When we are touring the Danube Bend I usually try to include the visit of the Castle complex including the Upper Castle and the Royal Palace, too.

The miracle that we are able to see how royals lived in the 15th century is due to a passionate Hungarian archeologist who had discovered the ruins of the palace in an orchid, we are tremendously grateful to the archeologists who recreated the lavish interiors of the Gothic-Renaissance palace.

The barely 5.000 sq feet stone house built in the 1300’s was rebuilt and extended several times and transformed to a fabulous royal residence with 350 rooms by King Matthias. Legend is that marble fountains were filled with red wine in the 15th century. The Gothic cloisters, Renaissance loggia, living quarters of our kings and queens, amazing fountains and gardens are to be seen in the Palace as well as items and relics from the Middle Ages.

 

Yes, Pécs is one of my favorite destinations so I’d like to encourage you to book a tour at your earliest convenience. Once you have a look at the pictures below I’m sure you’ll fall in love with the city, too.

Pécs is very unique because the entire Hungarian history is on display in the city’s architecture, spirit and charm. You can learn so much while just walking around the cobblestoned streets.

We start the tour discovering the 1700-year-old Early Christian Necropolis, the well preserved burial chambers of the Romans fron the 4th century. We continue in the 11th century Basilica on Dóm square, an important symbol of the continuous fight of the Hungarians for Christianity. We tour the ruins of the Turkish baths, the only Turkish age mosque in Hungary that has remained intact together with its minaret and the 13th century Catholic church converted into a mosque in the 1540’s and reconverted into a Catholic church in the 1680’s. I’m sure you’ll be surprised to notice the special combination of the Muslim crescent moon and the Christian cross topping the church, reminding us of the peaceful coexistence of different religions. We admire the harmonious Baroque architecture and also have a look at the Vasarely museum.

After the city tour I take you to the Zsolnay quarter, the completely renovated and restored Zsolnay factory buildings where the most beautiful Hungarian porcelain and ceramic products have been manufactured since 1853.

 

We visited this cute little village last week as it was part of a family research I was working on for my guests arriving from Australia. I’ve never been to Szentkút before but I’m very much impressed by this enormous pilgrimage site, it’s just too bad it was deserted this part of the year. I understand it’s much more crowded in August when open air masses are held for hundreds of thousands of people.

The fountains have been famous for their healing power for some 700 years now and is declared a National Shrine since 2006.

 

 

I guided several tours in the Northern part of Hungary this summer and Sopron has become my guest’s most popular destination, honestly, I can understand why. That’s the reason why this visit is part of my new tour to Győr and Sopron. The little town is situated near the border to Austria, a beautiful Baroque town rich in medieval architecture.

We refer to Sopron as to the most loyal Hungarian town because its citizens rejected the offer of Austrian citizenship in a referendum after WW1 when two thirds of the Hungarian territories got detached from our country. The anniversary of the referendum is celebrated every year.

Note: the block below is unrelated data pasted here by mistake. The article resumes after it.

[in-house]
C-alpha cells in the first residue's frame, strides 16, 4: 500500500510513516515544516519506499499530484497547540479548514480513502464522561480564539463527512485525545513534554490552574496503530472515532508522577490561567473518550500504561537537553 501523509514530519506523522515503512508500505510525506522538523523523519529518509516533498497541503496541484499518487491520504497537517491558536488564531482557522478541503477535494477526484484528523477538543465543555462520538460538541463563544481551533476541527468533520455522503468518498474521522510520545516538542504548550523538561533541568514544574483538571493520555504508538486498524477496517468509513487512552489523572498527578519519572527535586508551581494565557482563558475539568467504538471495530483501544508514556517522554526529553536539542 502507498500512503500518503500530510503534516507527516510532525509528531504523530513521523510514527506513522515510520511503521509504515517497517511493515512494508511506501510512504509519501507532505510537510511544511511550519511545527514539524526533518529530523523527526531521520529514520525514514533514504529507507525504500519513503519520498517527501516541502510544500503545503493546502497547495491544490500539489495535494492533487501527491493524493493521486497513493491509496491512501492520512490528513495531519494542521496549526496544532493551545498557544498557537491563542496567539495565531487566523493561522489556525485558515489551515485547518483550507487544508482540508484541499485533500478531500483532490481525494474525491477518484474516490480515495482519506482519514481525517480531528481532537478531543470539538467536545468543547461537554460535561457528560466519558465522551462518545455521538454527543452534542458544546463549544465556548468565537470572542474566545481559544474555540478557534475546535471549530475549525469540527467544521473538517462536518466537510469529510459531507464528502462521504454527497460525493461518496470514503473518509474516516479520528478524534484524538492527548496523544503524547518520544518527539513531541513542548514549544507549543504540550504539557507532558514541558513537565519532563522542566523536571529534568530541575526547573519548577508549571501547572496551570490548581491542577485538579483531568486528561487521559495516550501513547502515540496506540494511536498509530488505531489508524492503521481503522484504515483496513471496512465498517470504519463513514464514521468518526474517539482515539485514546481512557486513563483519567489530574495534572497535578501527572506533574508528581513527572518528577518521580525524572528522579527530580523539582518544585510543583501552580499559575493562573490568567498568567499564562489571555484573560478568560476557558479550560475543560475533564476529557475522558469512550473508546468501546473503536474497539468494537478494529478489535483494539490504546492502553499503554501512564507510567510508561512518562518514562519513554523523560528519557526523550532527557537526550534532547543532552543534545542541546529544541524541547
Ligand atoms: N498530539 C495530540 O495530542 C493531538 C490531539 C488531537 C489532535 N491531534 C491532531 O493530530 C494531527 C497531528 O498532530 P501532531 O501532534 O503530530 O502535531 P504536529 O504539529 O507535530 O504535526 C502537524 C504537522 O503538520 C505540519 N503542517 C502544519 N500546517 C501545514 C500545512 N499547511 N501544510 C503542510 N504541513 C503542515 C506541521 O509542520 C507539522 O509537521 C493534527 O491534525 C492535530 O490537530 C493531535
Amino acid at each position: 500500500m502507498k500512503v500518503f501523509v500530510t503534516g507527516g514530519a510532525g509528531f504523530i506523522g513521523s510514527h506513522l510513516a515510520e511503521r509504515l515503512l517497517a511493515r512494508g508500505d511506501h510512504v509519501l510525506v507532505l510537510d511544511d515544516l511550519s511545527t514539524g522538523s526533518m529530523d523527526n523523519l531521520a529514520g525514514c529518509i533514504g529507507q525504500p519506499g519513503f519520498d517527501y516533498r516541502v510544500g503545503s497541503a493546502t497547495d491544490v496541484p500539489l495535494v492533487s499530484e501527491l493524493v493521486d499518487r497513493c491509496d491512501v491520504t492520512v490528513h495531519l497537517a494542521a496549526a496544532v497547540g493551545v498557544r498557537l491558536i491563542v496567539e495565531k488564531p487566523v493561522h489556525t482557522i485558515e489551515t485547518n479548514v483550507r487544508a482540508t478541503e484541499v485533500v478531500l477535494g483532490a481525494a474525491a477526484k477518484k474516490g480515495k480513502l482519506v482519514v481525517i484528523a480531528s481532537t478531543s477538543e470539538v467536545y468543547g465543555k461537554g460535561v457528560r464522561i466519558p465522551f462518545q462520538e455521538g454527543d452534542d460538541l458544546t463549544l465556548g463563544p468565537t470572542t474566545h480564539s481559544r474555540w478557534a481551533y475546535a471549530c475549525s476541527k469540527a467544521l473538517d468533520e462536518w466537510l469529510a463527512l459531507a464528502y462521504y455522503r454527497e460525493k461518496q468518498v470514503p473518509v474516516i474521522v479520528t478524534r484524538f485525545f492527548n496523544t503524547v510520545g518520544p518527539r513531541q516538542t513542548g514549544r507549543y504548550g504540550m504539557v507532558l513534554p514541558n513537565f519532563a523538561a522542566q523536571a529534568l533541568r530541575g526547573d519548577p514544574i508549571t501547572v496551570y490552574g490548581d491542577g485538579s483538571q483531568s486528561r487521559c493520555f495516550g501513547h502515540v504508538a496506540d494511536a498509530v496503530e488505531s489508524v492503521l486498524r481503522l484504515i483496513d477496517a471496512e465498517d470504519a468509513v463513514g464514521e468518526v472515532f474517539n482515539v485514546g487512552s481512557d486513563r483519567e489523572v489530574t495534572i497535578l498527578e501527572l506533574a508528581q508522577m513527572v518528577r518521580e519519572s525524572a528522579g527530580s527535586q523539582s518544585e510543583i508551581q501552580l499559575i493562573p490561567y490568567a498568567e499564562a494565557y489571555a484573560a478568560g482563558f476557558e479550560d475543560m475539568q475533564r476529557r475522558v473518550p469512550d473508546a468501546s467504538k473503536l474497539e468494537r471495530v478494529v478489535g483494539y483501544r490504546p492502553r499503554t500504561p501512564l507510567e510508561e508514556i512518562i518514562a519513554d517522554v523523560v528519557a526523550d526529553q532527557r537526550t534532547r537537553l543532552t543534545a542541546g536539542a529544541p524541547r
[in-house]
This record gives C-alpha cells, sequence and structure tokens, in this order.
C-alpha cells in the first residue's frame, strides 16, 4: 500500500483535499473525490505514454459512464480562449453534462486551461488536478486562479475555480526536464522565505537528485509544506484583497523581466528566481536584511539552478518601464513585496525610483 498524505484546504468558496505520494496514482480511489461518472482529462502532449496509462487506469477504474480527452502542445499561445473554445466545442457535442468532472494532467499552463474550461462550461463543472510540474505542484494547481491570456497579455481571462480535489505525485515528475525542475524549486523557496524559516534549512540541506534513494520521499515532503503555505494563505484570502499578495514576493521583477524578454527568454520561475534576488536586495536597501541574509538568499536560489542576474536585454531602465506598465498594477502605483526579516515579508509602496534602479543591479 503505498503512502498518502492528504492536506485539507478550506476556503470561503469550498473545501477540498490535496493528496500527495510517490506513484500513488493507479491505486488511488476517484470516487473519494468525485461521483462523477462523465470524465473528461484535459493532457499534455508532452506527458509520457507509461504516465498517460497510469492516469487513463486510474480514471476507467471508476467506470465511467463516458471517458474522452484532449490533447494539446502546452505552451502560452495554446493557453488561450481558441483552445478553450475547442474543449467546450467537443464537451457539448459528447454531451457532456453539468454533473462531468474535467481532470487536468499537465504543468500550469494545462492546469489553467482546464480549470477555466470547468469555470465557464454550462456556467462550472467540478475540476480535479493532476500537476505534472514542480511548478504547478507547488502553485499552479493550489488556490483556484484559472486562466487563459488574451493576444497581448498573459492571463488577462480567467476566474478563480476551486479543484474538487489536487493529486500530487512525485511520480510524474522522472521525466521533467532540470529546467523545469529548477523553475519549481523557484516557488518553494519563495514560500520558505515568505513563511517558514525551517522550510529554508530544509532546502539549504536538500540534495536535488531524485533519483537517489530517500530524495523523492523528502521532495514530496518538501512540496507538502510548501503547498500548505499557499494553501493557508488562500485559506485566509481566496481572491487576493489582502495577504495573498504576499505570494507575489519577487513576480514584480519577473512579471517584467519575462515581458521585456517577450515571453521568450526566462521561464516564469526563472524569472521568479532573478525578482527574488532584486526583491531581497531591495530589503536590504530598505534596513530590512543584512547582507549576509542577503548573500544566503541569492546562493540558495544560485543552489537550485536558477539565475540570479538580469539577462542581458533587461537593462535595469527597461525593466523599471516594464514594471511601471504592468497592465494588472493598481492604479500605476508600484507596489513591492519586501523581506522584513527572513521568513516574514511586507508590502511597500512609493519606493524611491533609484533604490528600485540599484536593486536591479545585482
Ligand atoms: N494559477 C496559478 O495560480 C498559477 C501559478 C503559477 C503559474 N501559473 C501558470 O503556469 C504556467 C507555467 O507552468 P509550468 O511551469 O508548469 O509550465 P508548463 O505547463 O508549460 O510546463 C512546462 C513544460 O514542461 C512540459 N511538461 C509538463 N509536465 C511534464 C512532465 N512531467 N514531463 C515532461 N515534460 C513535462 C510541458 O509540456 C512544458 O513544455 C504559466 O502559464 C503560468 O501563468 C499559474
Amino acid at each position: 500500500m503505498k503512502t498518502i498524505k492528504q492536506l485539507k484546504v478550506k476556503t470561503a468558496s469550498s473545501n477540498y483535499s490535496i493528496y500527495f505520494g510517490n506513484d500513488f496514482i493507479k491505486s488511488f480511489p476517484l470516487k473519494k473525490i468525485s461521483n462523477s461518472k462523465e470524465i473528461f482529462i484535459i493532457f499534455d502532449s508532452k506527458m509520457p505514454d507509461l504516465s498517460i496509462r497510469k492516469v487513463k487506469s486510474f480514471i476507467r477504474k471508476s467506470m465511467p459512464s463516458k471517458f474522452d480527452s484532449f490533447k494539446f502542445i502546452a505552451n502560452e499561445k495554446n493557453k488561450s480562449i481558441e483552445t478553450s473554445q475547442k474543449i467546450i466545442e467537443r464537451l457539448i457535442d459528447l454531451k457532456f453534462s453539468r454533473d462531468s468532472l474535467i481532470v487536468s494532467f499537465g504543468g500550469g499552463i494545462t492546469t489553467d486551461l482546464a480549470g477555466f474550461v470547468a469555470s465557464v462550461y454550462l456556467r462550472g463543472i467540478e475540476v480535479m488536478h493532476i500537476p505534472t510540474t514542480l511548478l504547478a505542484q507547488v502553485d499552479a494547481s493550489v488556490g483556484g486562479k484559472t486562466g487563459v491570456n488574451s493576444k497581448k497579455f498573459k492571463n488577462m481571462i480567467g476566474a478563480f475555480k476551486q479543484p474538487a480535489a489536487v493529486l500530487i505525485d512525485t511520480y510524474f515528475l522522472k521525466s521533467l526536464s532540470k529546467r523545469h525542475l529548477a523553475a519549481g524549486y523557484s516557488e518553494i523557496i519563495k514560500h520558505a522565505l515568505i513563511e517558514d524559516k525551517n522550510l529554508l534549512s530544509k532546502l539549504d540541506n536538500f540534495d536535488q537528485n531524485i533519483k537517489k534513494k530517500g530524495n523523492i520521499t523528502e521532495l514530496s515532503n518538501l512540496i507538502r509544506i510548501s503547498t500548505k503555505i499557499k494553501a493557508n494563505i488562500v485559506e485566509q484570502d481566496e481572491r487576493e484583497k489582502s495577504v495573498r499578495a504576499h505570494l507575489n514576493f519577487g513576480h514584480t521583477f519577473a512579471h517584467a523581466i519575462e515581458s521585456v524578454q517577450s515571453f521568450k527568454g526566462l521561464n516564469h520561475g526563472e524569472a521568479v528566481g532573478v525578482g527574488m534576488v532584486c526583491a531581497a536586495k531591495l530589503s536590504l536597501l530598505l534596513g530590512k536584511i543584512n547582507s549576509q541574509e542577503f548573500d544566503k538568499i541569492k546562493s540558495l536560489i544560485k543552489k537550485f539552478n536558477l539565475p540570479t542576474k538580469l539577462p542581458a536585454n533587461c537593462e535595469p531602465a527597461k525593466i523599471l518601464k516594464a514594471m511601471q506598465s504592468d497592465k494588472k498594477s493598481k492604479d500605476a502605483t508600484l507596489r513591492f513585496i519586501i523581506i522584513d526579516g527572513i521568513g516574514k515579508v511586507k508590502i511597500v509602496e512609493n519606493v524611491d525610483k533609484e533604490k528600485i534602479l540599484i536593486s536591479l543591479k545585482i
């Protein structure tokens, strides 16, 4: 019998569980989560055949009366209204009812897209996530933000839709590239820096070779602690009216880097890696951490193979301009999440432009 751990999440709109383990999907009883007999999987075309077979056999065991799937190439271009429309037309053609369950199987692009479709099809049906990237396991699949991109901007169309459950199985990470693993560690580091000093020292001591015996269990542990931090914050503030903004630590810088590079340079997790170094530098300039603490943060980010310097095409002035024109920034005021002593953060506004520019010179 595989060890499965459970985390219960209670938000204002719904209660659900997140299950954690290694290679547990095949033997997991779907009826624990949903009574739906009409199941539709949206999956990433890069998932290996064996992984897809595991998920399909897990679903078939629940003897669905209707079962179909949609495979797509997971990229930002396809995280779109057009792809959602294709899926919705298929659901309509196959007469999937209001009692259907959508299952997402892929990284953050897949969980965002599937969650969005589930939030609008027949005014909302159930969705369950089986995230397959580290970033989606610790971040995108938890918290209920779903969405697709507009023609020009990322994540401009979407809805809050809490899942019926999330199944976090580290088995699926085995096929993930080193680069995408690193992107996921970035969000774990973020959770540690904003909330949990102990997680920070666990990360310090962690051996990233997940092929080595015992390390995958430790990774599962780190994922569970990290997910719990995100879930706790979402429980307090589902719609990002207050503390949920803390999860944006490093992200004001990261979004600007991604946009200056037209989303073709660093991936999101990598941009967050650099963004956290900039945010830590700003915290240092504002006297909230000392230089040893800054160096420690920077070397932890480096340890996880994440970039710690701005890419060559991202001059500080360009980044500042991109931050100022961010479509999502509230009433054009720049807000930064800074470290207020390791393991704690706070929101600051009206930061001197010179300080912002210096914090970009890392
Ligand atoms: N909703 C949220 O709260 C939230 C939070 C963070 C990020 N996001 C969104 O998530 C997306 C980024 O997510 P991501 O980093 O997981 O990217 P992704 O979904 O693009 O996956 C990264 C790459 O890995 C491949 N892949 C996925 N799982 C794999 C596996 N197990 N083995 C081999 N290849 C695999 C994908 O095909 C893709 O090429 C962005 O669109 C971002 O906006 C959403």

During the tour we visit 13th century churches with Romanesque and Gothic structure, the Fire Tower, which is the town’s symbol since its construction in the 1600’s and apartment buildings from the 18th century. You’ll see where our great king Matthias was accomodated when he was besieging Vienna in 1482 and where Franz Liszt gave concerts in the 1800’s. I’ll also show you the ruins of the ancient Roman settlement, you can see the ruins of the town hall and the market from the Roman era.

 

 

Probably the most beautiful wine country in Hungary, Villány offers great quality red and rosé wines and exceptionnal wineries with an amazing view over the surrounding hills. The number one domestic stronghold of wine tourism is the Villányi Borút -Villány Wine Trail- which was the very first Wine Trail brought to life in Hungary. Book the “Pécs and Villány Tour by Car” if you want to see and to learn more!

The area altogether is about 1800 hectares, the climate is of sub-mediterranean character with a hot summer, mild winter and a lot of sunshine. The southernmost mountain of Hungary protects the grapes from cool north winds.

Excavations prove that the Romans cultivated grapes in the area some 2000 years ago. As far as we know our ancestors started winemaking as early as in the 1060’s. Villany wine region had its first golden age during the early 1800′ after the arrival of German settlers. They introduced advanced agricultural know-how, technics and a new grape, known today as Kekoporto, which became number one in the region’s wine making.

During the second half of the 20th century the Villány vineyards were nationalized, the legacy of the quantity production will probably continue to be felt for decades in plantations with low densities and widely paced rows, originally designed to accommodate oversize tractors. It’s easy to see the differences between a collectively cultivated tract and a privately owned plot even today.

The Villány vine varieties and wines are Kékoportó, Kékfrankos and Cabernet Sauvignon, Hárslevelű. Italian Riesling and Leányka.

Villány winemakers are among the most successful participants in Hungarian and international wine contests and exhibitions. Wine producers and cellars of Villány have been awarded the titles “Wine Producer of the Year” and “Wine Cellar of the Year” several times.